A report released yesterday by the United States-based watchdog drew from interviews with more than 90 sex workers, some of whom accused law enforcement officials of engaging in severe beatings and rape.
At a press conference yesterday, the group said donors funding antitrafficking measures and police training should review and potentially suspend their contributions until the centres are closed and measures are put in place to punish offending officials.
“This is not a problem that cannot be dealt with,” said Phil Robertson, deputy Asia director at HRW. “The inaction of UN groups and embassies have aided and abetted the situation.”
The report calls on four donors, the US, European Union, Australia and Japan, to “review all funding, programming and activities designed to assist Cambodia’s police and Ministry of Social Affairs”.
We will work with our partners as well as the [government] to make sure any abuse is addressed.
However, the US and the EU said yesterday after the press conference that they were committed to maintaining their support of the Cambodian government.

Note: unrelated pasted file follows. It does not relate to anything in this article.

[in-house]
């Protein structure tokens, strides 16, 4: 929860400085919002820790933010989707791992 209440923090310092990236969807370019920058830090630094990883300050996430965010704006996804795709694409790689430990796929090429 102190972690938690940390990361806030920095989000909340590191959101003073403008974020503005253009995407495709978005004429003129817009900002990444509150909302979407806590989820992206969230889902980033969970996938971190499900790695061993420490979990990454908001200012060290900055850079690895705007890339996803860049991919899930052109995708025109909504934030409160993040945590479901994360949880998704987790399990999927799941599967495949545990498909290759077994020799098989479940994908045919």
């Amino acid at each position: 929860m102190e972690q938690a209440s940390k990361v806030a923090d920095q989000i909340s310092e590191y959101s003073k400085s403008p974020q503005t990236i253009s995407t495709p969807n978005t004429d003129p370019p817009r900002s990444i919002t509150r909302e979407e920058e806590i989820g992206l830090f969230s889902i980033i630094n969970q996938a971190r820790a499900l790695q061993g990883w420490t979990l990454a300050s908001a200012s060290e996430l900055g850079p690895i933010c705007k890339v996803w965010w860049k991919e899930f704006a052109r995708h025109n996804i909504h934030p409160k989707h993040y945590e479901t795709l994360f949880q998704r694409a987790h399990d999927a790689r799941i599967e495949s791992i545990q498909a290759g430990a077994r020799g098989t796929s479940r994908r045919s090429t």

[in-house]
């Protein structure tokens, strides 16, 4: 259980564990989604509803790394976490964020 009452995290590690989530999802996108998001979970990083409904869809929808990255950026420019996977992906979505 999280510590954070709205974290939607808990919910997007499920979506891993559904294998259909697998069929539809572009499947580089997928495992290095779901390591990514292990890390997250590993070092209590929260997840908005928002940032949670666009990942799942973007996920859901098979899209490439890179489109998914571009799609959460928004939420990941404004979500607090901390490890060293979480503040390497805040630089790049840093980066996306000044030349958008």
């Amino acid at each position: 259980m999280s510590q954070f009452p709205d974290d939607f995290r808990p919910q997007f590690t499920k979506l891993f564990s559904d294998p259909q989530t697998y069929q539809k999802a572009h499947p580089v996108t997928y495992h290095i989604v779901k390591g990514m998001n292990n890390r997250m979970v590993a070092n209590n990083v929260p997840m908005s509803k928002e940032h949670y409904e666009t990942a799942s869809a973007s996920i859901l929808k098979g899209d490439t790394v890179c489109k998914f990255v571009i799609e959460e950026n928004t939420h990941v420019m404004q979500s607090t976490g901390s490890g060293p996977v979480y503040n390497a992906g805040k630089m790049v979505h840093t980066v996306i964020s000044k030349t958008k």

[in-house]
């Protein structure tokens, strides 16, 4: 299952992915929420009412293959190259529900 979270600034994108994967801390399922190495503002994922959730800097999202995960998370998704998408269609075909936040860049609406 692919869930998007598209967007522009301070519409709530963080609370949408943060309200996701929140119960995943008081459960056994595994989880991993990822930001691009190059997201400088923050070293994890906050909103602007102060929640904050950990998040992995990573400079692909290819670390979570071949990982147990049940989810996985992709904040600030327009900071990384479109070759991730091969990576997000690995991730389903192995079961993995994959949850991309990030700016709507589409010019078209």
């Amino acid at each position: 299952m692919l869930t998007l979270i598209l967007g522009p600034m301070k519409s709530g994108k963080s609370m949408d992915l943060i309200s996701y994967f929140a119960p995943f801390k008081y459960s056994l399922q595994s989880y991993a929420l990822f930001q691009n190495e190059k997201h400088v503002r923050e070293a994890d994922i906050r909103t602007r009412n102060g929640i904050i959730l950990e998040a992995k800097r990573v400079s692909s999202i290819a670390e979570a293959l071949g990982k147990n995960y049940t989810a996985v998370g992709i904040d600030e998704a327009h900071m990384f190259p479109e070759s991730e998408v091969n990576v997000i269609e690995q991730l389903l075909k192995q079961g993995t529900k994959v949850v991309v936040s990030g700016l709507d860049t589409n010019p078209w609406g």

In a statement, the US embassy said that over the past three years it had provided US$1.5 million for programmes that “helped train Cambodian police officers and staff from relevant NGOs on victim-sensitive approaches to trafficking cases”.
The embassy also said it “strongly supported the passage of the anti-trafficking articles included in the Law on the Suppression of Human Trafficking and Sexual Exploitation”.
HRW and other groups have taken issue with the law’s implementation.
The HRW report said USAID, the Unites States’ development arm, was set to give a total of $7.3 million between August 2006 and September 2011 to anti-trafficking measures.
Michelle Labeeu, chargé d’Affaires ad interim of the European Commission’s delegation to Cambodia, said the EU was familiar with the issues raised in the HRW report.
“We are aware of the report about the abuses of sex workers in Cambodia, and we are following this issue very closely,” she said.
“We will work with our partners as well as the Government of Cambodia to make sure that any abuse is addressed by the relevant authorities of Cambodia.”
She said funding from the EU for human rights projects including anti-trafficking measures would total €1.2 million ($1.5 million) in 2010, up from €1 million the year before.
The Australian embassy said in an email that A$21 million (US$18.4 million) had been committed to the five-year Asia Regional Trafficking in Persons (ARTIP) Project, an initiative to prevent human trafficking in Southeast Asian countries including Cambodia.
The Japanese embassy said it did not have records of any bilateral aid going to the Social Affairs Ministry, and that it could not disclose the amount of money going to the ministry through international organisations as of press time.
Officials at the Interior and Social Affairs ministries could not be reached for comment.